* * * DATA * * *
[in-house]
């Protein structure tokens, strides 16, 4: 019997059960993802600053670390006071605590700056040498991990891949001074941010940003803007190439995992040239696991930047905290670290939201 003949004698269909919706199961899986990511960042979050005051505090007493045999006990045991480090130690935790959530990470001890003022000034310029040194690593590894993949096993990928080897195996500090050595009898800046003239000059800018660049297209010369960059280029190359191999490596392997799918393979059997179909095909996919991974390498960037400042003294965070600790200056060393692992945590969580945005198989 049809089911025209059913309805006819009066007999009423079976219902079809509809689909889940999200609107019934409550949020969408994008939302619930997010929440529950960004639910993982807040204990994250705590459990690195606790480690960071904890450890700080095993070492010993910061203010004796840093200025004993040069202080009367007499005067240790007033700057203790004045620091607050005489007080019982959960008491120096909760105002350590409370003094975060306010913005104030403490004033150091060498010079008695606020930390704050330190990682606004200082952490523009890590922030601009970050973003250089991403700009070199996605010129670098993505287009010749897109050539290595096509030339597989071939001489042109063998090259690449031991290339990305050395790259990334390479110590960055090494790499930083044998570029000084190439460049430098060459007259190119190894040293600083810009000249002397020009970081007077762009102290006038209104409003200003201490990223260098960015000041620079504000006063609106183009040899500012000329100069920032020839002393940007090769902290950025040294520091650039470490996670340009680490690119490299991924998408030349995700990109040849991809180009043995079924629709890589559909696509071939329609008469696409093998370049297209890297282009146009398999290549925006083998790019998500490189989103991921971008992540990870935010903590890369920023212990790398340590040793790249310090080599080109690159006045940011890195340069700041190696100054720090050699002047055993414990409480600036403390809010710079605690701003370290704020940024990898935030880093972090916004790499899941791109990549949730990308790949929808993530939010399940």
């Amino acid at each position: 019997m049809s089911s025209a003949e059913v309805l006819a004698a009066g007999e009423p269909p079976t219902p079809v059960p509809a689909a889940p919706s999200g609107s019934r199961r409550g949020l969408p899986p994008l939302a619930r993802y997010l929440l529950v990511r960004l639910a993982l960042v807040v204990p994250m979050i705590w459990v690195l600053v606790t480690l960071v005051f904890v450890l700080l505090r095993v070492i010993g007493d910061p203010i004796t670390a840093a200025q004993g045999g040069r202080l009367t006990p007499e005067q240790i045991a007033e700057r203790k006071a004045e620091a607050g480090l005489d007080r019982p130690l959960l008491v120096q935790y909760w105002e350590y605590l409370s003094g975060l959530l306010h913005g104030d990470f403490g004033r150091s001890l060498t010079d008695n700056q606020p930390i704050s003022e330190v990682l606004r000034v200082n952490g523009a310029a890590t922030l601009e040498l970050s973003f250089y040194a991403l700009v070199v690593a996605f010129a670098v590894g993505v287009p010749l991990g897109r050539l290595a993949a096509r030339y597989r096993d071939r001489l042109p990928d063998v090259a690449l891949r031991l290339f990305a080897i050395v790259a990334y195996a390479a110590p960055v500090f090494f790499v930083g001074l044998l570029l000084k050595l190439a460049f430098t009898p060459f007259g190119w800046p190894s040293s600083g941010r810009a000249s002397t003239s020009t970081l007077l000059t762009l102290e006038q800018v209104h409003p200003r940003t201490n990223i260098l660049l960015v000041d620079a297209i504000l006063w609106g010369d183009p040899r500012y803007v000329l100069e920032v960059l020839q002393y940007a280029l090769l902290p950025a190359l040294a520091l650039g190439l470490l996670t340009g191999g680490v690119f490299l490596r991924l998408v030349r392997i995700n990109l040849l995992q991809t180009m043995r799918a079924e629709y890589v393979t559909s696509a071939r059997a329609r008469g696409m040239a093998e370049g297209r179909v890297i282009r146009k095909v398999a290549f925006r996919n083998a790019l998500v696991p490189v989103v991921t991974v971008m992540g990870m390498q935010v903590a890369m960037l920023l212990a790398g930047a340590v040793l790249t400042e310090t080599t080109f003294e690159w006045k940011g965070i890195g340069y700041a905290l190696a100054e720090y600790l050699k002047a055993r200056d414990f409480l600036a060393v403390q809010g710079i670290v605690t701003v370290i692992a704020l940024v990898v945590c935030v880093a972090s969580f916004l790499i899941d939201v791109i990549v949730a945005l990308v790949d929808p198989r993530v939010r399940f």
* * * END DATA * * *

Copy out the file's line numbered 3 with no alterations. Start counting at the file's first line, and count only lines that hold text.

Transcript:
């Amino acid at each position: 019997m049809s089911s025209a003949e059913v309805l006819a004698a009066g007999e009423p269909p079976t219902p079809v059960p509809a689909a889940p919706s999200g609107s019934r199961r409550g949020l969408p899986p994008l939302a619930r993802y997010l929440l529950v990511r960004l639910a993982l960042v807040v204990p994250m979050i705590w459990v690195l600053v606790t480690l960071v005051f904890v450890l700080l505090r095993v070492i010993g007493d910061p203010i004796t670390a840093a200025q004993g045999g040069r202080l009367t006990p007499e005067q240790i045991a007033e700057r203790k006071a004045e620091a607050g480090l005489d007080r019982p130690l959960l008491v120096q935790y909760w105002e350590y605590l409370s003094g975060l959530l306010h913005g104030d990470f403490g004033r150091s001890l060498t010079d008695n700056q606020p930390i704050s003022e330190v990682l606004r000034v200082n952490g523009a310029a890590t922030l601009e040498l970050s973003f250089y040194a991403l700009v070199v690593a996605f010129a670098v590894g993505v287009p010749l991990g897109r050539l290595a993949a096509r030339y597989r096993d071939r001489l042109p990928d063998v090259a690449l891949r031991l290339f990305a080897i050395v790259a990334y195996a390479a110590p960055v500090f090494f790499v930083g001074l044998l570029l000084k050595l190439a460049f430098t009898p060459f007259g190119w800046p190894s040293s600083g941010r810009a000249s002397t003239s020009t970081l007077l000059t762009l102290e006038q800018v209104h409003p200003r940003t201490n990223i260098l660049l960015v000041d620079a297209i504000l006063w609106g010369d183009p040899r500012y803007v000329l100069e920032v960059l020839q002393y940007a280029l090769l902290p950025a190359l040294a520091l650039g190439l470490l996670t340009g191999g680490v690119f490299l490596r991924l998408v030349r392997i995700n990109l040849l995992q991809t180009m043995r799918a079924e629709y890589v393979t559909s696509a071939r059997a329609r008469g696409m040239a093998e370049g297209r179909v890297i282009r146009k095909v398999a290549f925006r996919n083998a790019l998500v696991p490189v989103v991921t991974v971008m992540g990870m390498q935010v903590a890369m960037l920023l212990a790398g930047a340590v040793l790249t400042e310090t080599t080109f003294e690159w006045k940011g965070i890195g340069y700041a905290l190696a100054e720090y600790l050699k002047a055993r200056d414990f409480l600036a060393v403390q809010g710079i670290v605690t701003v370290i692992a704020l940024v990898v945590c935030v880093a972090s969580f916004l790499i899941d939201v791109i990549v949730a945005l990308v790949d929808p198989r993530v939010r399940f």